If the American economy is improving, you won’t find much evidence within the data linked to small businesses. Gene Epstein delivers that message in his latest Barron’s “Economic Beat” column.

The great recession of 2008-09 officially ended in second quarter ’09, with economic growth resuming the following quarter. But small business still seems to be struggling to pull out of recession. Based on the Index of Small Business Optimism (chart), as tracked by the 340,000-member National Federation of Independent Business, you’d hardly know the economy was even modestly expanding. …

… William Dunkelberg, the NFIB’s chief economist, believes that fear about the future is a problem right now. While he calls slow growth in the overall economy the major drag on small business, he cites another survey of constituents revealing that “uncertainty over economic conditions” and “uncertainty over government actions” are both high on the list of concerns.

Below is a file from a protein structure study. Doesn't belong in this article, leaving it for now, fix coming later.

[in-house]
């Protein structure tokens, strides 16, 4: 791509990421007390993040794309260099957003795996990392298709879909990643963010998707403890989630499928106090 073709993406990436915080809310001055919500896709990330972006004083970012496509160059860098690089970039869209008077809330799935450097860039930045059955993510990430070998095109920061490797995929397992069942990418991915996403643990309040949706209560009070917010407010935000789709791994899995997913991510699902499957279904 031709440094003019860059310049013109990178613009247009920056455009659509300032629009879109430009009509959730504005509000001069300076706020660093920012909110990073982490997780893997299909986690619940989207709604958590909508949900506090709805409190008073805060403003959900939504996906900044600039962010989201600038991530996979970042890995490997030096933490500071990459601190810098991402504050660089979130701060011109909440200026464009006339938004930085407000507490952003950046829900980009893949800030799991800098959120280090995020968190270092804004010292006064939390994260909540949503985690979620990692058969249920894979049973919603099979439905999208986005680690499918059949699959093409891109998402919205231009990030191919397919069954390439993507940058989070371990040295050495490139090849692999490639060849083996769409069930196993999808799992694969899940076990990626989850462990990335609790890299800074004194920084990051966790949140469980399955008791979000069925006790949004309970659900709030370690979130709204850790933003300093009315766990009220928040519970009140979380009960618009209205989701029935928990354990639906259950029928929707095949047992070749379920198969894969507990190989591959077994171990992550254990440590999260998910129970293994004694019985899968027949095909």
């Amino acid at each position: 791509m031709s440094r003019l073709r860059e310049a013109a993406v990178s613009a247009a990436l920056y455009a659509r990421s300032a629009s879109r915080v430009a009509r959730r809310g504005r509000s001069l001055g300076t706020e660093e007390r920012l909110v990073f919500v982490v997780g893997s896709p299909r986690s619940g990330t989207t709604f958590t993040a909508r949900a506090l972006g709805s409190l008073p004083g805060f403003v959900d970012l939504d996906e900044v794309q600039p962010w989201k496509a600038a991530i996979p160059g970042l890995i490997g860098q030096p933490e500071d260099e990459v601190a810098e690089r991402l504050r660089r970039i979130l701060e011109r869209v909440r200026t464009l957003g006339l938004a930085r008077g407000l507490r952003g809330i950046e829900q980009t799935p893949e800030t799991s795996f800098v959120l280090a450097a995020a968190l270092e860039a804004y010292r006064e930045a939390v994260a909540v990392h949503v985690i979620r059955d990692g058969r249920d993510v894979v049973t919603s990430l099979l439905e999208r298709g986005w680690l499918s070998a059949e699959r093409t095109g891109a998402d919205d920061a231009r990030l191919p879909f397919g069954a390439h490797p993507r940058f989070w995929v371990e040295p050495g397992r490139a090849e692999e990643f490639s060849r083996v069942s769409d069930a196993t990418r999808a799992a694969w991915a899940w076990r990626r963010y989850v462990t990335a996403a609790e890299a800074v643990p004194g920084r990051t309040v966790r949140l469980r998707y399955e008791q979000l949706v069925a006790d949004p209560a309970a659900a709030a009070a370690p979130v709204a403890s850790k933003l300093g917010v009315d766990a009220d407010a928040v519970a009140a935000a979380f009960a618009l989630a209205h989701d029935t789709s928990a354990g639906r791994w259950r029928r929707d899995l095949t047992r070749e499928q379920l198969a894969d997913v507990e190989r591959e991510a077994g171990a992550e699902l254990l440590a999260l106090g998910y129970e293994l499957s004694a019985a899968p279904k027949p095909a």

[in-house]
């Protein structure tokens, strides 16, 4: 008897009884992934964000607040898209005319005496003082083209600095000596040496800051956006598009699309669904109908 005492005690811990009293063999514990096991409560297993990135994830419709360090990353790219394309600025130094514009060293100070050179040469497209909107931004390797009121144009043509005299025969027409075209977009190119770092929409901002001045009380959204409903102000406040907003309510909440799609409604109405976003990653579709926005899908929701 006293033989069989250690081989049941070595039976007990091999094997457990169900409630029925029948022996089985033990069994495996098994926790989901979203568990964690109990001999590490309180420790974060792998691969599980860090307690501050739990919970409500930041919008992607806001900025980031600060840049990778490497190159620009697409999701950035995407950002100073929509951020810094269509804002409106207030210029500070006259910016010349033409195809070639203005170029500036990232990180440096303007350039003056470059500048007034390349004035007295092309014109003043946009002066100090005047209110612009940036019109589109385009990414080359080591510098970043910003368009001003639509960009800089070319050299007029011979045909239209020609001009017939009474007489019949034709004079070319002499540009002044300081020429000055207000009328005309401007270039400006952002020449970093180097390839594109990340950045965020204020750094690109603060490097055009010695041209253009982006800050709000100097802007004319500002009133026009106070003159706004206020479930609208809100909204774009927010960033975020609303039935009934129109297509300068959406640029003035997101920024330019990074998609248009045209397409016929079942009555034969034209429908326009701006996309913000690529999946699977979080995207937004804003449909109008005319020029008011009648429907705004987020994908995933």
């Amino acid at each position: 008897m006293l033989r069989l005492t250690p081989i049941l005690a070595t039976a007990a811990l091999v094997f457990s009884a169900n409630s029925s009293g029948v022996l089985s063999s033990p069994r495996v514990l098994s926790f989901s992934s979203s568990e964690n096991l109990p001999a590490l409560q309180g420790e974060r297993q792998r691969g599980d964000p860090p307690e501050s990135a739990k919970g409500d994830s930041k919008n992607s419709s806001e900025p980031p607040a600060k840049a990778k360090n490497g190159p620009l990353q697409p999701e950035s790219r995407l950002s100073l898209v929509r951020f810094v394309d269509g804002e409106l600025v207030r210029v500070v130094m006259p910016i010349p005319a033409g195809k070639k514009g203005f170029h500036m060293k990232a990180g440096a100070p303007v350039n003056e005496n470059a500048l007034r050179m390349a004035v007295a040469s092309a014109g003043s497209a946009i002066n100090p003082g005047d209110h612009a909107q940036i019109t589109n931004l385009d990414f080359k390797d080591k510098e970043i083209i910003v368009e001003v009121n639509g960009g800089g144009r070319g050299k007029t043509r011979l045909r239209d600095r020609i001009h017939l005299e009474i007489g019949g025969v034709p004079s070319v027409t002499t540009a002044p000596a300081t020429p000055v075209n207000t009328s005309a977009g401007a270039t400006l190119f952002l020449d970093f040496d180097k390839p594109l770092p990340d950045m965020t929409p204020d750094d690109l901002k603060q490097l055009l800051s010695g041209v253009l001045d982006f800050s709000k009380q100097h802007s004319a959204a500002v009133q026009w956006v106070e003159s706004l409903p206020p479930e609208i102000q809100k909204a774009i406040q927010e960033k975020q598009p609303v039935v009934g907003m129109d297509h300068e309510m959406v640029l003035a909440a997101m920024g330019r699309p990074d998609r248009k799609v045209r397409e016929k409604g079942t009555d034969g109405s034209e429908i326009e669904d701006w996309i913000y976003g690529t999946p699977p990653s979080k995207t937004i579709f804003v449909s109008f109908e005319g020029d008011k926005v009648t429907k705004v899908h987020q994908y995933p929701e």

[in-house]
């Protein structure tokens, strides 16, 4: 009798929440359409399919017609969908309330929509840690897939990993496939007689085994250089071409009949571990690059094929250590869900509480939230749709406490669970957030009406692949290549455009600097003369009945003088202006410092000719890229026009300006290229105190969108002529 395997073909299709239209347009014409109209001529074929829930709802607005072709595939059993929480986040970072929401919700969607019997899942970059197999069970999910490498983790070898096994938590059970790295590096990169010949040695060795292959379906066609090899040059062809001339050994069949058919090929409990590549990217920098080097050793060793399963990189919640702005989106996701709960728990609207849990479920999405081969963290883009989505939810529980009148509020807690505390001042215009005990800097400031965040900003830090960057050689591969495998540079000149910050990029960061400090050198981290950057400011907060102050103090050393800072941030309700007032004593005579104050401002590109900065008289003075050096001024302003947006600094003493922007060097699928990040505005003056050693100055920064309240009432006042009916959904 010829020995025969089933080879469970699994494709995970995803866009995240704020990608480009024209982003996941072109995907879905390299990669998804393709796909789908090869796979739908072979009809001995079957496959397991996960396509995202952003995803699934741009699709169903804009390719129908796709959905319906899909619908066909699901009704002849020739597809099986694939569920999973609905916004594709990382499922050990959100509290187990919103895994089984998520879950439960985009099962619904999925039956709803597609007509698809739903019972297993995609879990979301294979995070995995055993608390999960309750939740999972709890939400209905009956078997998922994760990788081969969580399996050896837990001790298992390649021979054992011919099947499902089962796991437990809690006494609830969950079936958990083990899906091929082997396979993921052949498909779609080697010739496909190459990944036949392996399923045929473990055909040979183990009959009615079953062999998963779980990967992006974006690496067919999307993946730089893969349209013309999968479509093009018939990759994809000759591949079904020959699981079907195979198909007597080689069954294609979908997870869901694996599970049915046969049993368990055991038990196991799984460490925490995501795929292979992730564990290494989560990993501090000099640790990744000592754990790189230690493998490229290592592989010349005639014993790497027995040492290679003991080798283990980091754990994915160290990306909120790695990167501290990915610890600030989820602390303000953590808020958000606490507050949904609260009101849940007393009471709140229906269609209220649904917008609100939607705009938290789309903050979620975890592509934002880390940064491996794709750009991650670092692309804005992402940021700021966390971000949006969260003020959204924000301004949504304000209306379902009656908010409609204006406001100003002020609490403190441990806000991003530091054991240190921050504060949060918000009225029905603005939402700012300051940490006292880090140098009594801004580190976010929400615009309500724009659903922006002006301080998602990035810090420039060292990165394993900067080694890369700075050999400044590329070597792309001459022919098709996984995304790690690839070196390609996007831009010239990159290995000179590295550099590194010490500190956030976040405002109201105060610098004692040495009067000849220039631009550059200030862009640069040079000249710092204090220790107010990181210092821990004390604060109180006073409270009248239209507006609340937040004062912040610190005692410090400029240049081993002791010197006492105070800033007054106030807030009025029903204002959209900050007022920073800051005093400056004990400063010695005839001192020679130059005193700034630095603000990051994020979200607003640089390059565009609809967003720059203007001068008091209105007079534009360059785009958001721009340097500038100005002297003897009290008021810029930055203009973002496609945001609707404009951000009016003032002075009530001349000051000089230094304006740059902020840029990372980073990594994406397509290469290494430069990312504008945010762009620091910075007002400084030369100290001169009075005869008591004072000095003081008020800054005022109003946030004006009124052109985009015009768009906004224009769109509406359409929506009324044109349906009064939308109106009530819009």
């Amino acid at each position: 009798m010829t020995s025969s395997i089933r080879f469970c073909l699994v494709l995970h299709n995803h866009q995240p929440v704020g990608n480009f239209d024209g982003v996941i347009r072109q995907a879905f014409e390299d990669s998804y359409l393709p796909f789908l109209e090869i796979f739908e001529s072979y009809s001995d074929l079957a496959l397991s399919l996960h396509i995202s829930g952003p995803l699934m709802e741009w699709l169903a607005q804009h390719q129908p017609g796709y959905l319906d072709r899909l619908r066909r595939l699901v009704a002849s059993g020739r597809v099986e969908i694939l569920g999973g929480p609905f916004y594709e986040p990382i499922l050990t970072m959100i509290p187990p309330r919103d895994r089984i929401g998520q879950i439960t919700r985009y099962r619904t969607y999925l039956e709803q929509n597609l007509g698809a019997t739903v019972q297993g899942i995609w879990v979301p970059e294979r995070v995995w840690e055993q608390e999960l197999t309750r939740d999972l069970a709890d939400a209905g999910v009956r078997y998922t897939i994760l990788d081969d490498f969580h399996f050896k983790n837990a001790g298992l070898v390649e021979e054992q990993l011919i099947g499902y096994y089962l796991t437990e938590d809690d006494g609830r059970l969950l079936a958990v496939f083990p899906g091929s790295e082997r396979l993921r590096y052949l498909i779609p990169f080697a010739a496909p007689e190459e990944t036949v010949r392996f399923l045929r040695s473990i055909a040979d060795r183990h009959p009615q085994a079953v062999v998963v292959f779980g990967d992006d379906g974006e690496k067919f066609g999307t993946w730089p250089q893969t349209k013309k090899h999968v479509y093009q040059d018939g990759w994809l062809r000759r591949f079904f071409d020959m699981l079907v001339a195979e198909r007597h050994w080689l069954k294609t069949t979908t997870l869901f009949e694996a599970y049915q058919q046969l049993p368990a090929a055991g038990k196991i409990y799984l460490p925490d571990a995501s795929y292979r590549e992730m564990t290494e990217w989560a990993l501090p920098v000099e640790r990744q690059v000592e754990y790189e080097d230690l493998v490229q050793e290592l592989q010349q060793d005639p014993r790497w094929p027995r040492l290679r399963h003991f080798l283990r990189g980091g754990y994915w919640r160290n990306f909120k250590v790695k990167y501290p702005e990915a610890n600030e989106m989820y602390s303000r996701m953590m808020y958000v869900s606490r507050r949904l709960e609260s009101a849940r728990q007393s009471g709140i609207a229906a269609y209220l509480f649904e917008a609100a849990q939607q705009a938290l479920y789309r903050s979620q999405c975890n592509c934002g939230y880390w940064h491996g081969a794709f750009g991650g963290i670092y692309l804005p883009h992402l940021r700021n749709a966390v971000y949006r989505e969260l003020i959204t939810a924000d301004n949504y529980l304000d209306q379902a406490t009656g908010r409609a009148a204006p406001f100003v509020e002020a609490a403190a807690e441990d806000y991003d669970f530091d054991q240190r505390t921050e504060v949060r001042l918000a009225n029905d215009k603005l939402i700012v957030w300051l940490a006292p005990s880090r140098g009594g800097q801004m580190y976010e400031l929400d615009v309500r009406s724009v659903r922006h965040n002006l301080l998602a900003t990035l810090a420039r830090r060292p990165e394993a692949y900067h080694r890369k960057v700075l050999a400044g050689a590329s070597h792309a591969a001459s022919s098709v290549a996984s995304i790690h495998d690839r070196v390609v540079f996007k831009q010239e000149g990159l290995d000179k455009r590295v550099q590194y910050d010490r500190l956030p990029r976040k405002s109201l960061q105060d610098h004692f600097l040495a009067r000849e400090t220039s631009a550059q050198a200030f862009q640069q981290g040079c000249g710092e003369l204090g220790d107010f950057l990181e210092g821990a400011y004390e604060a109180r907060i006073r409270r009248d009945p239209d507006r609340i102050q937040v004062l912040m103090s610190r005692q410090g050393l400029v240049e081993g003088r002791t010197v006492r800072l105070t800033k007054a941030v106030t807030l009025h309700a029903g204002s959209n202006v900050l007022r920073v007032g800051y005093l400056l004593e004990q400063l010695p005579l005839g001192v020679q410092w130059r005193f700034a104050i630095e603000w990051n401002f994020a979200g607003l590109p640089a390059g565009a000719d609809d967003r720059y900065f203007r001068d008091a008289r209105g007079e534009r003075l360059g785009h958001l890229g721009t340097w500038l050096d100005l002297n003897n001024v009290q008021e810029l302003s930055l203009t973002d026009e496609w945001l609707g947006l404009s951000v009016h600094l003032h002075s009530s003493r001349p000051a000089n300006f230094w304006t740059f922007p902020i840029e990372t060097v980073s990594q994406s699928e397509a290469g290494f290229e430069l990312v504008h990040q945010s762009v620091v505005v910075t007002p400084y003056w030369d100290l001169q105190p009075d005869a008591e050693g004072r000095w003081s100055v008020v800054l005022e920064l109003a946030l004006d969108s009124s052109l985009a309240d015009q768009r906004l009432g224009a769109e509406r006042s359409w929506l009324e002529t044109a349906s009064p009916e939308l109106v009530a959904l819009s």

Addressing what he believes “uncertainty” means to business people, Dunkelberg uses the example of planning a picnic: “If the weather report put the odds at 50-50 of clouds or sun, you’d plan the picnic anyway. But what if odds were 50-50 of sun or tornadoes and thunderstorms?”

That kind of weather seems to include related fears over taxes, soaring federal debt, and the potential cost of Obamacare. Unless those fears begin to lift, small business will probably remain in its funk.